As well as mixed loads to and from the port of LA, a number of the hydrogen fuel cell trucks will be dedicated to transporting finished vehicles and parts to Toyota dealers in the area, though final plans are still being finalised, according to the carmaker.
Toyota will be providing the fuel cell powertrains in the T680 trucks and co-developing their integration in the vehicle with Kenworth. The trucks should have a range of over 300 miles (480 kilometres) under normal operating conditions.
“This is an excellent opportunity for Kenworth and Toyota to work together to both explore and drive the development of advanced zero-emission technologies that will play a critical role in the commercial transportation of the future,” said Mike Dozier, Kenworth general manager and vice-president of Paccar, Kenworth’s parent company.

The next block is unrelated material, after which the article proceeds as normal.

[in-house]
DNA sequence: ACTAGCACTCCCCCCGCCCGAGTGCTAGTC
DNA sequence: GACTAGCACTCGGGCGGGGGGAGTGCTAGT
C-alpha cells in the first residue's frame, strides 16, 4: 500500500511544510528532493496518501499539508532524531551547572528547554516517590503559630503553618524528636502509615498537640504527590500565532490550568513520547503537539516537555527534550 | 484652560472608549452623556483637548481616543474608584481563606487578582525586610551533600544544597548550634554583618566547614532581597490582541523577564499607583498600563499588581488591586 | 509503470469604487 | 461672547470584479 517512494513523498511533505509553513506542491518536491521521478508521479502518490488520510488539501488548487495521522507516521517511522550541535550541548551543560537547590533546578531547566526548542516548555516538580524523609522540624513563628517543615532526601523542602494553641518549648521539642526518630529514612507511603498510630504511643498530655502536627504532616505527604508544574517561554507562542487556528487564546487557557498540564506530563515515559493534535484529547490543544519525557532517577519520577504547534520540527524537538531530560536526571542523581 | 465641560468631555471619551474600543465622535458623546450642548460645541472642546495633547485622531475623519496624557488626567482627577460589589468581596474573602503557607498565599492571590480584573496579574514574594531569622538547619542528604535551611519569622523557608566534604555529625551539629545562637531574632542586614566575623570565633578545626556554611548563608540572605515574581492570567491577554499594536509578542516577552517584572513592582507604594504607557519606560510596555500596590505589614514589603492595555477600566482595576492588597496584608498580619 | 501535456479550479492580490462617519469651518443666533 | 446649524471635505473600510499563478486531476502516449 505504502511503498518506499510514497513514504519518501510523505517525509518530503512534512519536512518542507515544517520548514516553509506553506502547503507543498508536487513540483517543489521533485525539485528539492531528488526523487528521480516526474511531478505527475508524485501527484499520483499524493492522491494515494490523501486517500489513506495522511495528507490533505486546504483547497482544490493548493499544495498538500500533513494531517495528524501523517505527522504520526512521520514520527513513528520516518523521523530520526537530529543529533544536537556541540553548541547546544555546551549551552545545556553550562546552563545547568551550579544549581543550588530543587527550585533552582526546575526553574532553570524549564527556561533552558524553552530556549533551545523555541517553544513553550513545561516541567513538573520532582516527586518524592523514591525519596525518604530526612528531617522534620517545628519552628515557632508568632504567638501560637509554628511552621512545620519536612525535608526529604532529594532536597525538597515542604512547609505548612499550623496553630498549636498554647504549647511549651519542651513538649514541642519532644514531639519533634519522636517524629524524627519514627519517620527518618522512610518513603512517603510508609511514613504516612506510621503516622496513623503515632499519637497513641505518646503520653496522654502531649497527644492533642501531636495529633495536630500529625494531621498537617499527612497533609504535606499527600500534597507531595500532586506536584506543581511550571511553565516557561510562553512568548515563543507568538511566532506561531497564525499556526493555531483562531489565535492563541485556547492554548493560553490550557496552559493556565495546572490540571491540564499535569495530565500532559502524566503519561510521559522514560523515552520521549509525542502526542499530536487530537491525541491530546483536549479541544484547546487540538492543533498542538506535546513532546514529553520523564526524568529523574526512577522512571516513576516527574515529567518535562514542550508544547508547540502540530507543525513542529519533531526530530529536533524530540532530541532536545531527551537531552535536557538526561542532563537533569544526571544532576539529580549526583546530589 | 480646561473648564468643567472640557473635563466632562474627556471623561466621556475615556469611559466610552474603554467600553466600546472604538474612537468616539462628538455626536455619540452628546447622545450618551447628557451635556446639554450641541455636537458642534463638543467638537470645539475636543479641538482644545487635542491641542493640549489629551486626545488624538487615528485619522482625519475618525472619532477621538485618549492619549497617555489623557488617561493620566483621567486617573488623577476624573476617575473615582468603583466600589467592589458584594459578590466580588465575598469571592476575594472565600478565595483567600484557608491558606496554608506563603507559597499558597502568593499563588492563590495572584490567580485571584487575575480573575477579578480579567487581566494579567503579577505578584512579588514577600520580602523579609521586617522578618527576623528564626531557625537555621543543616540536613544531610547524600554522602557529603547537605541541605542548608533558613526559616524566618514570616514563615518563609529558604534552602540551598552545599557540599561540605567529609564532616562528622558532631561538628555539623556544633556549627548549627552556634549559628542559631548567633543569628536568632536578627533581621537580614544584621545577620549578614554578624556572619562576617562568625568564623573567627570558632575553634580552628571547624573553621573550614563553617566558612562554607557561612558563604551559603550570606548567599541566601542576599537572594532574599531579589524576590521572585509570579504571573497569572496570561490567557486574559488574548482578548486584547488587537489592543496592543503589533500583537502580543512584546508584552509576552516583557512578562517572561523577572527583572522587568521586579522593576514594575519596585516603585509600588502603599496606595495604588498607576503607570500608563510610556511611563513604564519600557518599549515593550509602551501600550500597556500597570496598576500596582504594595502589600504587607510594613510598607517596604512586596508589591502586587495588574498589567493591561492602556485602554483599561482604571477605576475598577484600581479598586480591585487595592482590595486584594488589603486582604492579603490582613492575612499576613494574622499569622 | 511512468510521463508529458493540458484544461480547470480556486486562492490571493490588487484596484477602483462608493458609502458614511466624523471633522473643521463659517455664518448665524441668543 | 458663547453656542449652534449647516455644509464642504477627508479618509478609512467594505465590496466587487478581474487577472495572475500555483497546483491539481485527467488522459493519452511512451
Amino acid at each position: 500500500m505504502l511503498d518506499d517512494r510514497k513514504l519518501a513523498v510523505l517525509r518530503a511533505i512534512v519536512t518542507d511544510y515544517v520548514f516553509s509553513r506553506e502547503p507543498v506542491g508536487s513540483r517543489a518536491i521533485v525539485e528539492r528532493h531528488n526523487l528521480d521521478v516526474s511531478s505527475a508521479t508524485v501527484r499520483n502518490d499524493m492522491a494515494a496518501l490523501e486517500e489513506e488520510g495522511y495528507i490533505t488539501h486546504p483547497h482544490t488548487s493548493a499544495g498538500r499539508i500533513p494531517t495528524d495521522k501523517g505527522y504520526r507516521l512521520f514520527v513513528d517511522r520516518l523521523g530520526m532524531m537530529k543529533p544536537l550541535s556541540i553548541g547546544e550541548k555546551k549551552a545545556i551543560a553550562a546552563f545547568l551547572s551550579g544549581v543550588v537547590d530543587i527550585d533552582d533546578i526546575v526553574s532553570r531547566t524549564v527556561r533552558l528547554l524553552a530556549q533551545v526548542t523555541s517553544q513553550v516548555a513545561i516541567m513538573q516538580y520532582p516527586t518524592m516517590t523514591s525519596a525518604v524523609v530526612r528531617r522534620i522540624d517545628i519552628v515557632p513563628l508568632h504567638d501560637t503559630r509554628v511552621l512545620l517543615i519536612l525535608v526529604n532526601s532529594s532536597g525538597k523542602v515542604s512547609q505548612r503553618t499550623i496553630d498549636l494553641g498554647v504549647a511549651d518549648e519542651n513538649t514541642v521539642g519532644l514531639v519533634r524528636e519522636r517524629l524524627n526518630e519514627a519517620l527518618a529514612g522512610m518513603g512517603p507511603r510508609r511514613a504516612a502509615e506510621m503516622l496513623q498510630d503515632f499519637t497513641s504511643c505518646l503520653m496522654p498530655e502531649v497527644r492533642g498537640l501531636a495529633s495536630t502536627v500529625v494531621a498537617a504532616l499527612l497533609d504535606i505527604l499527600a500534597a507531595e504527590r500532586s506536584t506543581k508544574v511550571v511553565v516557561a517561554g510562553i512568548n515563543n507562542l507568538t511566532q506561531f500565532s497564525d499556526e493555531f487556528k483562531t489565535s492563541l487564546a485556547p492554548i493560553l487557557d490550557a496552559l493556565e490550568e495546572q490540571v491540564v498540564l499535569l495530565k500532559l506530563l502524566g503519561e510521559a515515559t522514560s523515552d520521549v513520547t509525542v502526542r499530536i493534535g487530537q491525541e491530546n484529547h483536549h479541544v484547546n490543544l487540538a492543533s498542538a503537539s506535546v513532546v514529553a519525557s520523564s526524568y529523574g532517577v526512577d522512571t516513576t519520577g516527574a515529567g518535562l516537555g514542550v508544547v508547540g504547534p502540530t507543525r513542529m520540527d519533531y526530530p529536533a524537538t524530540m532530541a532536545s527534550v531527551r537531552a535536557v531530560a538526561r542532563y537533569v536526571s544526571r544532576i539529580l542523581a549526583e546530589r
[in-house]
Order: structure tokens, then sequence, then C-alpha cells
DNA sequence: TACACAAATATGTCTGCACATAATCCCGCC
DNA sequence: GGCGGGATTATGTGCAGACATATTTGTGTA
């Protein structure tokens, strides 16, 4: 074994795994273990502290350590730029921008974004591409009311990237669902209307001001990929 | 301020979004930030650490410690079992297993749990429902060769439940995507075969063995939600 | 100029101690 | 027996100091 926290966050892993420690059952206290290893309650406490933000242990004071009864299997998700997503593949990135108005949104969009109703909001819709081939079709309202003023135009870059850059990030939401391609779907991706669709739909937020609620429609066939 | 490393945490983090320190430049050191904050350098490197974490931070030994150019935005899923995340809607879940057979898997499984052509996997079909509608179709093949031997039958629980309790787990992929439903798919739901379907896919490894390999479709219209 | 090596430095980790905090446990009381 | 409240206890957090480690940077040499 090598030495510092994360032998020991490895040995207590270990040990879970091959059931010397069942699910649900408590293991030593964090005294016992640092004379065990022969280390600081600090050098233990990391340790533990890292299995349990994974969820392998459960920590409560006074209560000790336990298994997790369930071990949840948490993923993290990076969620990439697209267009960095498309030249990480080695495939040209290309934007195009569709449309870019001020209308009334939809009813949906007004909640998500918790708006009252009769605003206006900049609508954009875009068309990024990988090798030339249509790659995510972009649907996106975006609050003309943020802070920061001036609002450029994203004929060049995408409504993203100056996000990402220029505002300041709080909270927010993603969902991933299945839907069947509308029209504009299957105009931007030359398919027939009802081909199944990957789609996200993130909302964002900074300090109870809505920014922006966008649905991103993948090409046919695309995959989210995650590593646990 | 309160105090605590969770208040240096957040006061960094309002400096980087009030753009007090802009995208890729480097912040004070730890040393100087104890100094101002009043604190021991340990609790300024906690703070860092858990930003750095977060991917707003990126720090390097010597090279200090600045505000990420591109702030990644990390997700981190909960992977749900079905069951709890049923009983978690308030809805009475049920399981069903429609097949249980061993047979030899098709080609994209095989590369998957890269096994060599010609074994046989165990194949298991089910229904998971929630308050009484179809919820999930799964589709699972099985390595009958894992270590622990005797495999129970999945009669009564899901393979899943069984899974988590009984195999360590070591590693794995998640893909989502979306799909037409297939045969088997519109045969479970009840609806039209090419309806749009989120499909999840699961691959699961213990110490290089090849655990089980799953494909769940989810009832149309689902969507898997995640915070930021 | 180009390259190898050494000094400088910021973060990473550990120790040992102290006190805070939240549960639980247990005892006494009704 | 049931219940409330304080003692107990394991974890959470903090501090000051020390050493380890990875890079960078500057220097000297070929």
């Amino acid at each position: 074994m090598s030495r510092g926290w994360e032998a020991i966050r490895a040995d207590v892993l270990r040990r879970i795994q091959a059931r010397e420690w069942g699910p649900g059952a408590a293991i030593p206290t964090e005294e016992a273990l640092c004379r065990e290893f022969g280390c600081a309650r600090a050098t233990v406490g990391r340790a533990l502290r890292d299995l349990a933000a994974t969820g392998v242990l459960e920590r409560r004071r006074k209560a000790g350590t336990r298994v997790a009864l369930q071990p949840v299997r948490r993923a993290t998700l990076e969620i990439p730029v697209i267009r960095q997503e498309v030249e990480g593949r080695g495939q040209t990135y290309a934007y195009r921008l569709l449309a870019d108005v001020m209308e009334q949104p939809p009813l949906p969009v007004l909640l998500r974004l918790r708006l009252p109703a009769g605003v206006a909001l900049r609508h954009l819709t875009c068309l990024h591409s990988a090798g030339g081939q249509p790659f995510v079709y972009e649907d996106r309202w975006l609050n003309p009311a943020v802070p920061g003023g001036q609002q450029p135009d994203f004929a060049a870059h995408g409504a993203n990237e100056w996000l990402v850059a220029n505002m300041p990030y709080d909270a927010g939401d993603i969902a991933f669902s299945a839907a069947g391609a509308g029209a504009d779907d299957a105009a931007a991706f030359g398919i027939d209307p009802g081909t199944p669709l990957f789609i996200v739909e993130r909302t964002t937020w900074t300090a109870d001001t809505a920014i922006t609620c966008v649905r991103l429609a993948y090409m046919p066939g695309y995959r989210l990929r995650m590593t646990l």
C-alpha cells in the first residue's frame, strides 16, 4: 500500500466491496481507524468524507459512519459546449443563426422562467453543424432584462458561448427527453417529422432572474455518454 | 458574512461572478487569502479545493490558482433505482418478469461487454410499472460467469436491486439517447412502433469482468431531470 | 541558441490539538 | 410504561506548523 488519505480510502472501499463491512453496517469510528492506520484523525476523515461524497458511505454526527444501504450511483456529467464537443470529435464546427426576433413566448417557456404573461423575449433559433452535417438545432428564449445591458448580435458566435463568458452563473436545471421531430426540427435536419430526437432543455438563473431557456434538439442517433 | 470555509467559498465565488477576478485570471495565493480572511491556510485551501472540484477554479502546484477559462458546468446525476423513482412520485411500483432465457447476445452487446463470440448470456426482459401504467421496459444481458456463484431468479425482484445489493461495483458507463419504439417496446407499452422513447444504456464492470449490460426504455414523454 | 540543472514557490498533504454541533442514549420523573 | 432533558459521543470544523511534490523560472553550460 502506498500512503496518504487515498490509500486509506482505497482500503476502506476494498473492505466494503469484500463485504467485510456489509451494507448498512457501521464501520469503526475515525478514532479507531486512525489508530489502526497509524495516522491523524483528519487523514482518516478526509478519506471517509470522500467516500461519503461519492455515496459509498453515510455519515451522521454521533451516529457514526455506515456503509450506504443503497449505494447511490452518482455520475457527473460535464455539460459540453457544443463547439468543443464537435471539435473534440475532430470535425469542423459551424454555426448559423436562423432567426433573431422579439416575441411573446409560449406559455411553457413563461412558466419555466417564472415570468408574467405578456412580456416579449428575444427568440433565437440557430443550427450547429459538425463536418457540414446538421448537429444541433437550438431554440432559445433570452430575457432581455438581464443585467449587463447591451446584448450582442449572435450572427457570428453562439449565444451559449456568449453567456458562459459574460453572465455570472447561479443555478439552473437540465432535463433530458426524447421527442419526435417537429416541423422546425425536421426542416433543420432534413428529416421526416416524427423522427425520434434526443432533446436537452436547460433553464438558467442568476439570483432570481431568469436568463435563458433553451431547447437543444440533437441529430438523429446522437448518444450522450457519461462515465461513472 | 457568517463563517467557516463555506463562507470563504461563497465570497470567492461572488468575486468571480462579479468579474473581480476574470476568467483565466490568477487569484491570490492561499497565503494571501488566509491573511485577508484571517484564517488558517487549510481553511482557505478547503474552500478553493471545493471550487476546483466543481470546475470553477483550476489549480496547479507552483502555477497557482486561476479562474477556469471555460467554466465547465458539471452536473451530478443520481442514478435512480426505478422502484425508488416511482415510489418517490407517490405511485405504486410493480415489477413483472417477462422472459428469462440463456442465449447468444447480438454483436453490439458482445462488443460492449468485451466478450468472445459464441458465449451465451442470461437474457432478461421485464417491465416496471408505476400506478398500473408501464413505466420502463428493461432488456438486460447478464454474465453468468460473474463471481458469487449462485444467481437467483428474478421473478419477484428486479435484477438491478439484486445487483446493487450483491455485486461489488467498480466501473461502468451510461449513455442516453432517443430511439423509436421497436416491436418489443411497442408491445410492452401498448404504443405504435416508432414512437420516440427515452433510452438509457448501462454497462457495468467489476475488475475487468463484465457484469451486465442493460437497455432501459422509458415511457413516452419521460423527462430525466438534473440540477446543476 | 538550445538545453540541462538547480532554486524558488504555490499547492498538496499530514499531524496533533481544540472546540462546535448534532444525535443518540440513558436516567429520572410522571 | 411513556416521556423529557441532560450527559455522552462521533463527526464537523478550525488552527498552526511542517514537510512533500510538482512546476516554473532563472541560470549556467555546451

Bob Carter, executive vice-president, TMNA, added: “This is not just a science experiment; the goal is to make a difference in society, to remove pollution and improve the air quality in and around the port of Los Angeles.”
Toyota said the joint project between TMNA and Kenworth was part of a $41m Zero and Near-Zero Emissions Freight Facilities (Zanzeff) grant awarded by the California Air Resources Board (CARB). The port of Los Angeles is the main applicant for the grant, which is part of a larger $82m programme that will put fuel cell electric tractors, hydrogen fuelling infrastructure, and zero-emissions cargo handling equipment into operation in the ports and Los Angeles basin in 2020.